In 1517, Martin Luther nailed his Ninety-five Theses to the church door, announcing later at Diet of Worms, "Here I stand. I can do no other." Diane Knippers was the very personification of that kind of old-line Protestant cussedness, little in evidence these days.
Knippers, since 1993 the president of the invaluable Institute on Religion and Democracy, a reforming voice among liberal mainline Protestant churches, died last week after a long battle with colon cancer. She spent her adult life fighting to recall mainline Protestantism to its biblical roots, which, as her friend Richard John Neuhaus put it, was possibly "a futile effort, but no fair-minded person denied its nobility."
As both a warden at Truro Church in northern Virginia and the head of IRD, Knippers was deeply involved in the internecine warfare over homosexuality, radical feminism, and biblical faithfulness that is slowly ripping apart the worldwide Anglican Communion. But she was a force for biblical tradition and orthodox Protestant theology in a number of denominations.
Knippers was also central to one of the most important religious, cultural, and political stories of the past quarter-century: the convergence of orthodox Catholics, Protestant Christians, and Jews into a potent intellectual and cultural bloc. These groups — traditionally enemies, or at least not allies — were driven together by a culture that seemed intent on completely exorcising religious witness from public life: the naked public square, to use the phrase coined by Neuhaus.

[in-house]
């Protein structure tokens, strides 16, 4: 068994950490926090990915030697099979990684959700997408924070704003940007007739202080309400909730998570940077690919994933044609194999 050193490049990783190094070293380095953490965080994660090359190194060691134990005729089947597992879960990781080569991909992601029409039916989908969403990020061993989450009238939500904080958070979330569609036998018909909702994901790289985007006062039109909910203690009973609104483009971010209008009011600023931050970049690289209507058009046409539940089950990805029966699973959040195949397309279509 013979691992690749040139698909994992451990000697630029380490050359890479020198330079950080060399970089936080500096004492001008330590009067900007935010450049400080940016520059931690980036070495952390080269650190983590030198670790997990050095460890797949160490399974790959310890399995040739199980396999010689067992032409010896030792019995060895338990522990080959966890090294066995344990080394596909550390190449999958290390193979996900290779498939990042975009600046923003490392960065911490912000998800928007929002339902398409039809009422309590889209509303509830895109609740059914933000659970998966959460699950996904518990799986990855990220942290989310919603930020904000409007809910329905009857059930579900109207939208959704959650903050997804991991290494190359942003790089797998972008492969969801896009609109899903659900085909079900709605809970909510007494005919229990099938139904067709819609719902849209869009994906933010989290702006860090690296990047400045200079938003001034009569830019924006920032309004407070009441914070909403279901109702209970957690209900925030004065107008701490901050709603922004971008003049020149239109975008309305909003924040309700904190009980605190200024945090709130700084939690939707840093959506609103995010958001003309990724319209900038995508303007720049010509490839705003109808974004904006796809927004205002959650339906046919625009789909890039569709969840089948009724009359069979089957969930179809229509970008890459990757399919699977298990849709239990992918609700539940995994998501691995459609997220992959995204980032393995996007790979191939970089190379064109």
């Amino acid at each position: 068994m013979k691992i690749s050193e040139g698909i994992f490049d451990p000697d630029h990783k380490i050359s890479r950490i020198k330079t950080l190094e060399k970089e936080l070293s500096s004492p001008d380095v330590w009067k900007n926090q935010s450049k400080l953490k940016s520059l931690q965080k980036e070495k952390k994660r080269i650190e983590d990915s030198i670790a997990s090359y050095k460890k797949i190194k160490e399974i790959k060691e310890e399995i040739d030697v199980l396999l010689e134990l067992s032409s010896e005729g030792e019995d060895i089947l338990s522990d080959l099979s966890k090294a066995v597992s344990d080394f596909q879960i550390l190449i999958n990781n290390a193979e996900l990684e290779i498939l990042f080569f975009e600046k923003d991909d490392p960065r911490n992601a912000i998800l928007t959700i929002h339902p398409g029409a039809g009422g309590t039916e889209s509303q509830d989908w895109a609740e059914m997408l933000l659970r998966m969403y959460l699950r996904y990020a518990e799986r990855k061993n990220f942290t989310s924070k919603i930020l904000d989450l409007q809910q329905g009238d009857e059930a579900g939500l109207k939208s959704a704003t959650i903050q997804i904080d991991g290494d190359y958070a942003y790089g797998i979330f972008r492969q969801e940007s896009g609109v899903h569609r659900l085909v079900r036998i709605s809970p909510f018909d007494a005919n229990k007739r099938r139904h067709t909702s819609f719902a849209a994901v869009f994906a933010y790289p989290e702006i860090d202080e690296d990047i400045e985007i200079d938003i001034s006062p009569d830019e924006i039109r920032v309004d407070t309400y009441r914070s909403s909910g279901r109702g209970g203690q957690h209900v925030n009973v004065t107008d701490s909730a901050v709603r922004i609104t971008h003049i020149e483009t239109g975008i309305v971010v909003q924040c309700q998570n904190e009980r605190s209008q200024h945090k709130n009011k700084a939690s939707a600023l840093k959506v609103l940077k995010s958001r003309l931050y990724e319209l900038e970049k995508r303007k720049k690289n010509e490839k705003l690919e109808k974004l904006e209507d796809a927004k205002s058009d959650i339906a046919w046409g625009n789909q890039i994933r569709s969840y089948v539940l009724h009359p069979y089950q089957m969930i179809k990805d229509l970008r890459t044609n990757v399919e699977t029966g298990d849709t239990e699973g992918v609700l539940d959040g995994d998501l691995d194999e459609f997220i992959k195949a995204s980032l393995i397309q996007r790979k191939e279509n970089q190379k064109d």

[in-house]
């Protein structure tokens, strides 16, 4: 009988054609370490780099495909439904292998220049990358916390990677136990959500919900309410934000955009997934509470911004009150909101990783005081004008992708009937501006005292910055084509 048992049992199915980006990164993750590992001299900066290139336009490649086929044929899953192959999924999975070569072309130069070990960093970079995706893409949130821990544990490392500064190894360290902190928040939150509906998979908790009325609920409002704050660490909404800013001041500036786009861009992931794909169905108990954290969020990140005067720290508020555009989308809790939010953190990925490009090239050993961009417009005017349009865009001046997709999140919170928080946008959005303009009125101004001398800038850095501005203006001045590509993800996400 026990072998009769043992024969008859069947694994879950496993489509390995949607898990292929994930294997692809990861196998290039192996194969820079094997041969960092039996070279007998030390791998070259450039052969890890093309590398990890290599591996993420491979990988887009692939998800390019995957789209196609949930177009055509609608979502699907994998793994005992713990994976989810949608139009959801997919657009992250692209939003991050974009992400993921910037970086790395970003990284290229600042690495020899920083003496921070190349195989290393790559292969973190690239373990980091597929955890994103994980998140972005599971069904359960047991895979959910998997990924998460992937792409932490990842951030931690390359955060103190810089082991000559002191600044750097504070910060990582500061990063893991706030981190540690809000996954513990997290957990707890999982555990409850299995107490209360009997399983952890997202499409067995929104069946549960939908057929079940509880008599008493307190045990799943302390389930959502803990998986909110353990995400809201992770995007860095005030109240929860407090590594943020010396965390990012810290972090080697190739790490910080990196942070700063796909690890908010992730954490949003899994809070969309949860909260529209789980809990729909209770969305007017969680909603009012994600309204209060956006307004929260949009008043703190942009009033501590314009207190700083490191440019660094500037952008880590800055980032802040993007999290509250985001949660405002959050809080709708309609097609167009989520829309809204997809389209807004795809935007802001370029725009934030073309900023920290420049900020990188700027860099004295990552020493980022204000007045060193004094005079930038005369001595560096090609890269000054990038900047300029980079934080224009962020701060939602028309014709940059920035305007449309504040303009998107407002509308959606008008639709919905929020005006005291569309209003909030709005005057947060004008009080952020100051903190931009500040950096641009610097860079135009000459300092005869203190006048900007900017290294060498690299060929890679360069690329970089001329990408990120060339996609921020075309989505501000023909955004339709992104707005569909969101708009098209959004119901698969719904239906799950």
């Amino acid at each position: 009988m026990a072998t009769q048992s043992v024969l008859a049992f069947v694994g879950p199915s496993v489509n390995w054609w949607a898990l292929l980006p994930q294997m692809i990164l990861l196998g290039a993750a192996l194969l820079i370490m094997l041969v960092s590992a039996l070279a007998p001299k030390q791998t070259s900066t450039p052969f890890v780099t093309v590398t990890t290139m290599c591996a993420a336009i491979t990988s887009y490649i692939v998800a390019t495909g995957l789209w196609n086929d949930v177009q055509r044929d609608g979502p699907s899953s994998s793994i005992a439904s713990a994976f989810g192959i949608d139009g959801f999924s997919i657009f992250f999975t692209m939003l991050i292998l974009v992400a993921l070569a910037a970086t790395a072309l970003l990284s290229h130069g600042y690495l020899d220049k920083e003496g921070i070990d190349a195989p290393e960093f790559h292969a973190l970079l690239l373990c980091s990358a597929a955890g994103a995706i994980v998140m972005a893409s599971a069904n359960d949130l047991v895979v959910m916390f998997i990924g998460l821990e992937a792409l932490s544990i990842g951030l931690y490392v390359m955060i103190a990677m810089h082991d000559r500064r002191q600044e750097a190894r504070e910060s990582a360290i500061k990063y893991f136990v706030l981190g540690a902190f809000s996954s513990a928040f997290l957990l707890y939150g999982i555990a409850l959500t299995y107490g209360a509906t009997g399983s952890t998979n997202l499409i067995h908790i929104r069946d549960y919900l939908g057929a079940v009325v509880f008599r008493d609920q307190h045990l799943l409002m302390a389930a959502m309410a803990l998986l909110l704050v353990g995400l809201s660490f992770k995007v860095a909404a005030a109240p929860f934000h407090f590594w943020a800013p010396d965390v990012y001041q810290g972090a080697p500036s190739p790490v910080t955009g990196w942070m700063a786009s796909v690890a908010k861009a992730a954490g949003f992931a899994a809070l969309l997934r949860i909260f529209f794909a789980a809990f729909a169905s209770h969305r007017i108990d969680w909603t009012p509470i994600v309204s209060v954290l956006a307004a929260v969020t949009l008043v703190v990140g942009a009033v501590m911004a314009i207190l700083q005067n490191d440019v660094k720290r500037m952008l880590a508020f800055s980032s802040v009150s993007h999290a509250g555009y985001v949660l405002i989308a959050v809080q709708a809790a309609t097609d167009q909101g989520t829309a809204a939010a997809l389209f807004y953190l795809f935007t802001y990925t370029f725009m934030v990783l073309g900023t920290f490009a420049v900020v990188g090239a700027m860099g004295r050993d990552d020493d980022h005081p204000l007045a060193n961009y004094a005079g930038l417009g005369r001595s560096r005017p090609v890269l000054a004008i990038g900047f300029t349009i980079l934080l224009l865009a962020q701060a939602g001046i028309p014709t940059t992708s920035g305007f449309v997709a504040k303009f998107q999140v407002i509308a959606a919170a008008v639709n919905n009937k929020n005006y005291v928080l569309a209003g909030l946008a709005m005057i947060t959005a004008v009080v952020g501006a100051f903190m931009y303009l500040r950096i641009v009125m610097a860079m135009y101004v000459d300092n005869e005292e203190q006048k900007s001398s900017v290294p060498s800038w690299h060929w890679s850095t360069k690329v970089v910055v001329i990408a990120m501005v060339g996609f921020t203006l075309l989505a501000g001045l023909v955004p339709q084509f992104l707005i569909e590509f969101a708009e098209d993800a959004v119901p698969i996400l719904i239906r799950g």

Suddenly, the doctrines and historical animosities that divided people of faith seemed less important — what Baptist leader Richard Land has called "the in-addition to's" — than the things that united them, including respect for life, an insistence on the importance of traditional morality, and the primary importance of the traditional family to social health.
It is a uniquely American enterprise, this common front of religious orthodox, one that could only exist in a nation that has a broad tradition of religious pluralism and a streak pragmatism that could subsume sectarian tensions. Diane Knippers was a leader of its Protestant wing.
... to secular media, this is a movement that was not really "discovered" until the recent presidential elections, when its adherents were dubbed "values voters" and scribes set forth from Washington, New York, and points east to chronicle its strange ways. When they did, they found Knippers, who was promptly hailed by Time magazine as one of the nation's 25 most influential evangelical Christians.
Justin Torres is a research fellow at the Hoover Institution at Stanford University and research director of the Thomas B. Fordham Foundation
Muslims might also feel comfortable in this coalition.